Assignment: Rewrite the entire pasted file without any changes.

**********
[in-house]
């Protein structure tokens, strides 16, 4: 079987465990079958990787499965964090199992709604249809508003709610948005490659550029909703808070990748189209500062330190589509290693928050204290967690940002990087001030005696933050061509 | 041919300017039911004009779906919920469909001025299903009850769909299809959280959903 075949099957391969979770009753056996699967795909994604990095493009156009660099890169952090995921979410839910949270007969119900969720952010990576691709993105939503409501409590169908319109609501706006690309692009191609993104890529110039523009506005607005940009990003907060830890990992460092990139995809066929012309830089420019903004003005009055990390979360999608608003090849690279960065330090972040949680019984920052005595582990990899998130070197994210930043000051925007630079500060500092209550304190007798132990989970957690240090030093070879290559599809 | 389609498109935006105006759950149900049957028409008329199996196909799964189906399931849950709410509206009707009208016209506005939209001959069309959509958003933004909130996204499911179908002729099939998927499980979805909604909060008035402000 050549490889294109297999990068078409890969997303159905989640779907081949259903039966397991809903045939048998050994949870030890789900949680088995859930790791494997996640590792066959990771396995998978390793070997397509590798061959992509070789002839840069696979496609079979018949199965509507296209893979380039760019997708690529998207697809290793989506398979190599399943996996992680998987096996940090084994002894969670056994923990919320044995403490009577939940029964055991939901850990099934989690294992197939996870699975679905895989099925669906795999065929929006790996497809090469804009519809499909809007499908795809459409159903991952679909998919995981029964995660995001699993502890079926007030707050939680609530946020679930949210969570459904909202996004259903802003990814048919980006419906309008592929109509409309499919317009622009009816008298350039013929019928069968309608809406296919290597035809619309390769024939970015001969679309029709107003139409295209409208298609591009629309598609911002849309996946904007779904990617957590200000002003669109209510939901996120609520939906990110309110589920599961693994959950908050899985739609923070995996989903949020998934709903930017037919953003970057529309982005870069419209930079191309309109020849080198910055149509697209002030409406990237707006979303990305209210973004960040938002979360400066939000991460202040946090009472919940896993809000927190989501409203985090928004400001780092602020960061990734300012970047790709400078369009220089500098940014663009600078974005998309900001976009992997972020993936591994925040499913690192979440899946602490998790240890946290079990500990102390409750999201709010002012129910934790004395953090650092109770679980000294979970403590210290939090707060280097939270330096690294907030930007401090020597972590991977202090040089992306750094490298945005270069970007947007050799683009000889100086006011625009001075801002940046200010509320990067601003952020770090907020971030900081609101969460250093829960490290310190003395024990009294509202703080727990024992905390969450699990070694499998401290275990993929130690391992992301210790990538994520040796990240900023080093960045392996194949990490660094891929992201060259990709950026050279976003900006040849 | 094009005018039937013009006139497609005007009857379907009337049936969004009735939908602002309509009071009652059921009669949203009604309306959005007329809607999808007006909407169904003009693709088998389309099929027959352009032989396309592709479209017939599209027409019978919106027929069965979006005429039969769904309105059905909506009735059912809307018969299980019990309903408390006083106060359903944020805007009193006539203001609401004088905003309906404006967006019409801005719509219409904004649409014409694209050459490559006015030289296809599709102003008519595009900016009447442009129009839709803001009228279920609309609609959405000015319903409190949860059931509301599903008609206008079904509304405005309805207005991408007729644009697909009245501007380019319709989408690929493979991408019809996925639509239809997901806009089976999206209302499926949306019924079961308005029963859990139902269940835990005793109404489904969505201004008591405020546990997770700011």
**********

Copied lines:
[in-house]
């Protein structure tokens, strides 16, 4: 079987465990079958990787499965964090199992709604249809508003709610948005490659550029909703808070990748189209500062330190589509290693928050204290967690940002990087001030005696933050061509 | 041919300017039911004009779906919920469909001025299903009850769909299809959280959903 075949099957391969979770009753056996699967795909994604990095493009156009660099890169952090995921979410839910949270007969119900969720952010990576691709993105939503409501409590169908319109609501706006690309692009191609993104890529110039523009506005607005940009990003907060830890990992460092990139995809066929012309830089420019903004003005009055990390979360999608608003090849690279960065330090972040949680019984920052005595582990990899998130070197994210930043000051925007630079500060500092209550304190007798132990989970957690240090030093070879290559599809 | 389609498109935006105006759950149900049957028409008329199996196909799964189906399931849950709410509206009707009208016209506005939209001959069309959509958003933004909130996204499911179908002729099939998927499980979805909604909060008035402000 050549490889294109297999990068078409890969997303159905989640779907081949259903039966397991809903045939048998050994949870030890789900949680088995859930790791494997996640590792066959990771396995998978390793070997397509590798061959992509070789002839840069696979496609079979018949199965509507296209893979380039760019997708690529998207697809290793989506398979190599399943996996992680998987096996940090084994002894969670056994923990919320044995403490009577939940029964055991939901850990099934989690294992197939996870699975679905895989099925669906795999065929929006790996497809090469804009519809499909809007499908795809459409159903991952679909998919995981029964995660995001699993502890079926007030707050939680609530946020679930949210969570459904909202996004259903802003990814048919980006419906309008592929109509409309499919317009622009009816008298350039013929019928069968309608809406296919290597035809619309390769024939970015001969679309029709107003139409295209409208298609591009629309598609911002849309996946904007779904990617957590200000002003669109209510939901996120609520939906990110309110589920599961693994959950908050899985739609923070995996989903949020998934709903930017037919953003970057529309982005870069419209930079191309309109020849080198910055149509697209002030409406990237707006979303990305209210973004960040938002979360400066939000991460202040946090009472919940896993809000927190989501409203985090928004400001780092602020960061990734300012970047790709400078369009220089500098940014663009600078974005998309900001976009992997972020993936591994925040499913690192979440899946602490998790240890946290079990500990102390409750999201709010002012129910934790004395953090650092109770679980000294979970403590210290939090707060280097939270330096690294907030930007401090020597972590991977202090040089992306750094490298945005270069970007947007050799683009000889100086006011625009001075801002940046200010509320990067601003952020770090907020971030900081609101969460250093829960490290310190003395024990009294509202703080727990024992905390969450699990070694499998401290275990993929130690391992992301210790990538994520040796990240900023080093960045392996194949990490660094891929992201060259990709950026050279976003900006040849 | 094009005018039937013009006139497609005007009857379907009337049936969004009735939908602002309509009071009652059921009669949203009604309306959005007329809607999808007006909407169904003009693709088998389309099929027959352009032989396309592709479209017939599209027409019978919106027929069965979006005429039969769904309105059905909506009735059912809307018969299980019990309903408390006083106060359903944020805007009193006539203001609401004088905003309906404006967006019409801005719509219409904004649409014409694209050459490559006015030289296809599709102003008519595009900016009447442009129009839709803001009228279920609309609609959405000015319903409190949860059931509301599903008609206008079904509304405005309805207005991408007729644009697909009245501007380019319709989408690929493979991408019809996925639509239809997901806009089976999206209302499926949306019924079961308005029963859990139902269940835990005793109404489904969505201004008591405020546990997770700011």